Growing up surrounded by books and family that shared their love of reading with me has had a huge influence in the way I perceive reading in general. I love it, and I have loved it for as long as I can remember. Even at the age of four, I was already beginning to create my own characters in my mind, developing my own stories inspired by the many children’s books I was read. Books have been my way of momentarily escaping this world and with a turn of a page, finding myself in another. It is through books that I learned lessons and morals that most people don’t even begin to understand until they go out into the world and are forced to learn through experience. It’s through books that I slayed dragons and conquered kingdoms, all while forming long-lasting bonds with characters I will forever love and cherish. There is something so magical about the power of words — how 26 letters of the alphabet, woven together in beautiful and marvelous ways, can pluck the deepest of strings within your soul and strike a match within your heart.
I genuinely enjoy the feeling of getting lost in a good story; and to me, it isn’t something that feels forced or obligatory — I do it for my own enjoyment. As early as Kindergarten, my teachers introduced us to the world of literature. I was already familiar with it, so I immensely enjoyed “Story Time” and learning how to read on my own. Slowly but surely, I started going to the library and choosing books on my own, and spending countless hours flipping through the pages of children’s books, chapter books, and eventually, whole novels. I read not only the books that I chose for myself, but the books I was to read in all my literary classes. Many of those books strayed far from the genres I was used to (fiction and fantasy) but it helped me broaden my horizons and my tastes in reading.
The question “why do you read” seems to have a simple answer (“for pleasure, of course”) but I think there’s a lot more to it than that. Let me elaborate — I read to escape. I read to inhabit another reality, to let myself see things through a different lens. I read to expand my knowledge — my language, my thoughts, my opinions, and how I feel about the world. In this day and age, we are bombarded by pop culture — reading sadly seems to be a quickly fading interest; because of all the advertising, fashion trends, media and television that people get caught up in. I read to recognize the truth about human nature, and through fiction, I am able to challenge my own values, morals and assumptions and empathize with an entirely different point of view. I read to feel connected to a greater reality — what is happening beyond my experience.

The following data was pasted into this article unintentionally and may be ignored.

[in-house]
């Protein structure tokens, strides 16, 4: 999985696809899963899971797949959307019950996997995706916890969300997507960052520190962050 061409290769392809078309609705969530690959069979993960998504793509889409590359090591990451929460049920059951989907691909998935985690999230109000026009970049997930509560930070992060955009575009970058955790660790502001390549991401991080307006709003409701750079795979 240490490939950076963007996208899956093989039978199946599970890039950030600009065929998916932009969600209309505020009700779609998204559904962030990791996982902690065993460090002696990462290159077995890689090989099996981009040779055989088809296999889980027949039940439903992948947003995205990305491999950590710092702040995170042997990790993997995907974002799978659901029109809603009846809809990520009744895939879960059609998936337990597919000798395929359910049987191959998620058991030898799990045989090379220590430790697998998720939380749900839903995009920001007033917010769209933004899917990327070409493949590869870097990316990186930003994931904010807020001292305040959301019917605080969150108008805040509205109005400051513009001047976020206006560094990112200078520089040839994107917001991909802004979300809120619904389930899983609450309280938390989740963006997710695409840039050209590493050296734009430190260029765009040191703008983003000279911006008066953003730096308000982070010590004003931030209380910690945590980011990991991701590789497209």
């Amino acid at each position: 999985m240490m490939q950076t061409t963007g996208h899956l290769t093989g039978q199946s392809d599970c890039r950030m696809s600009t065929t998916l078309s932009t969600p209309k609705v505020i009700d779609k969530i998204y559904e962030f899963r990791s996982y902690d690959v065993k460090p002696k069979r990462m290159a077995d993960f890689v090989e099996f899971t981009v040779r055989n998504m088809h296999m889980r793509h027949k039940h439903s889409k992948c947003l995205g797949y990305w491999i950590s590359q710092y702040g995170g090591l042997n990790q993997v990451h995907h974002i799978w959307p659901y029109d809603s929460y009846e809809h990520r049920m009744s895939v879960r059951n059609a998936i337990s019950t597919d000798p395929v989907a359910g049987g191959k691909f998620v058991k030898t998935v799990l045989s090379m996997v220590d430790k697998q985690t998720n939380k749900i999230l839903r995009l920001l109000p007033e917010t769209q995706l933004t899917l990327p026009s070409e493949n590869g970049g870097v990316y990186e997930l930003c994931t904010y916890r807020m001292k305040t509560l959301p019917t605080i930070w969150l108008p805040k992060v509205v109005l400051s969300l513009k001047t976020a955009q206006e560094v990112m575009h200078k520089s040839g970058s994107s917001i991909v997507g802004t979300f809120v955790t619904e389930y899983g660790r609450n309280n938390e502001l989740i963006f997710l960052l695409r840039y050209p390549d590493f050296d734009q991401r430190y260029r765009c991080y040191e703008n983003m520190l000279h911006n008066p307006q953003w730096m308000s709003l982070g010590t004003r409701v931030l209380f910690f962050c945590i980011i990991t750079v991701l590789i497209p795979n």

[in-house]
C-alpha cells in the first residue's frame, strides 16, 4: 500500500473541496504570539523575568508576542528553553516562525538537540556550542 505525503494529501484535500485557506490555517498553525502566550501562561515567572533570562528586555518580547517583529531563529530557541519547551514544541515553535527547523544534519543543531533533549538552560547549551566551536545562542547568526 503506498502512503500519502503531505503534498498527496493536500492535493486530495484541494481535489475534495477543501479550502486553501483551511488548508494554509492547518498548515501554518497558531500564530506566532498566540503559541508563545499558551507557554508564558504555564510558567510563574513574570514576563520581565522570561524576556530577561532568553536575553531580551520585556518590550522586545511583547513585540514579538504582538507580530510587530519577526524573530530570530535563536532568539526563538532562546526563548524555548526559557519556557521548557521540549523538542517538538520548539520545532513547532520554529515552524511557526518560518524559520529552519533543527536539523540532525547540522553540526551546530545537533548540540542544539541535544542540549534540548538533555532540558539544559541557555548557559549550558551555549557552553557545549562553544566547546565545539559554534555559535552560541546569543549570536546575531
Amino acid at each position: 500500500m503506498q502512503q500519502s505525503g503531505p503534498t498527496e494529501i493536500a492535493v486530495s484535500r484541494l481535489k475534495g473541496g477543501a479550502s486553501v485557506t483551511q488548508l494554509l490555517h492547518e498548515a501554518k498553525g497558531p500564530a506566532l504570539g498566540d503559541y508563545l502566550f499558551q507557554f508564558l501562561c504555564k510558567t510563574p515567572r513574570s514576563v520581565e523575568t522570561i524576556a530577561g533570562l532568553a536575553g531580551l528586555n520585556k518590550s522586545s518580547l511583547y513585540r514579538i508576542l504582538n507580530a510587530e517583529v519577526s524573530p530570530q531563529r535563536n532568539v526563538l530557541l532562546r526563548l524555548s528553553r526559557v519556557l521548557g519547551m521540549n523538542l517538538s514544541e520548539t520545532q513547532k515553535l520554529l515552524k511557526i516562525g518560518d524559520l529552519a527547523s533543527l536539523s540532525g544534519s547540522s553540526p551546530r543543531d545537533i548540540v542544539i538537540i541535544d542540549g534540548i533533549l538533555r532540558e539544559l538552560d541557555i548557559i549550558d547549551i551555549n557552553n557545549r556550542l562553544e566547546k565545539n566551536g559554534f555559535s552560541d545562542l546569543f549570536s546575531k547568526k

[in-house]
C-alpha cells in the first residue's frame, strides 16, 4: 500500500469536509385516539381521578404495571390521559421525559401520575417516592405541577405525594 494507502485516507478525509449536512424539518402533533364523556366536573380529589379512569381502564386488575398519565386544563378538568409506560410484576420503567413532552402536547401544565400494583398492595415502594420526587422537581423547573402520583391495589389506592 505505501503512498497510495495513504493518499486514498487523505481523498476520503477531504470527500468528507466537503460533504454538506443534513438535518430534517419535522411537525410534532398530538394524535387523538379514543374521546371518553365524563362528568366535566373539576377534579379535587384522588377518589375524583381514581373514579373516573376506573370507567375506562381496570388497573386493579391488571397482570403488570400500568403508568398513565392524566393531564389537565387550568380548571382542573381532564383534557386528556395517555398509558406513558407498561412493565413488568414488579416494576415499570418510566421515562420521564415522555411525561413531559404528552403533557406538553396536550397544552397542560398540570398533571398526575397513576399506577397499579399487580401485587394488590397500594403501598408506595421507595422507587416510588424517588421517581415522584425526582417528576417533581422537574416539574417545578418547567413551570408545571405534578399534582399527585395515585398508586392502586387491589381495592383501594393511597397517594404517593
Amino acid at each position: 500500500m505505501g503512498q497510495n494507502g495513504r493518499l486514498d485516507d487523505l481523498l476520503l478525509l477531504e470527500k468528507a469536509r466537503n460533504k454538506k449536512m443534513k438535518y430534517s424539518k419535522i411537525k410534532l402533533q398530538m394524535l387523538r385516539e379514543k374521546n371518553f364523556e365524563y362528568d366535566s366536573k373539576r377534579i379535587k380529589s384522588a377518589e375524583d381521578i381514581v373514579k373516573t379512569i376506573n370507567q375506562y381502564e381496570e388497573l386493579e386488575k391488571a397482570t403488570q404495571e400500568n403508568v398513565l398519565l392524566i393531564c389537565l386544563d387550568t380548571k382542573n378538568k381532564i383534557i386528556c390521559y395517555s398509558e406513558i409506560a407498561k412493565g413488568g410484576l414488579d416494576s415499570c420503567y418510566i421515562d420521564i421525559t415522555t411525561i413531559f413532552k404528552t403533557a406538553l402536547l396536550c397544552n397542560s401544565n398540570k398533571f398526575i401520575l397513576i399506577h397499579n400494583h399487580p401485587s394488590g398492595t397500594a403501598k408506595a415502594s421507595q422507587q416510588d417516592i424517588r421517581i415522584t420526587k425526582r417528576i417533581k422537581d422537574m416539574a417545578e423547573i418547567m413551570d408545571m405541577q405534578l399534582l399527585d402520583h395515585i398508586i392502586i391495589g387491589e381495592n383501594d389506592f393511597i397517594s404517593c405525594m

One of the best things about reading is being able to relate to a character. Fictional characters are, in a way, a reflection of all the different types of personalities that exist in real life. When you read a book that has perhaps, an imaginative and outgoing main character, you’re gaining insight into how that person’s mind works — how they interact with those around them, what they value, and what they believe. If you read a book with a main character that suffers from a mental illness, you’re gaining insight into their life, their coping mechanisms, and correcting your previous assumptions about a person dealing with that. These characters sometimes become role models, fictional beings that a reader is able to resonate with, appreciate, and learn from. When there are two or more characters in a novel that are put in situations where they must learn to adapt and compromise, the reader is able to learn from the characters’ experience, so that they can handle such situations should they arise in their own lives.
When I asked my friend Asma what her thoughts were about this question, she responded beautifully: “When I read, I can become everything I’m not and more. I can crawl out of my shell of anxiousness and turn into whoever I want to be. I can live in worlds that only exist in paper. For a few hours, I can forget all the bad things that are happening in my life and focus on a story. There have been so many times that I felt miserable and was only able to get back up with a few words that painted a world that took me away from my own. I love reading because it makes me comfortable. I love reading because it’s my medicine. I love reading because it makes me happy.”
Books are informative; they are powerful in the way they can alter a person’s perception and give them more knowledge about the world they live in. Whether you read purely for entertainment or for research, you will always be subconsciously doing exactly that. There is something very magical about the power of words — how twenty six letters of the alphabet, woven together in beautiful and marvelous ways, can pluck the deepest of strings within your soul and strike a match in your heart.
So, my friends, my question to you is — why do you read?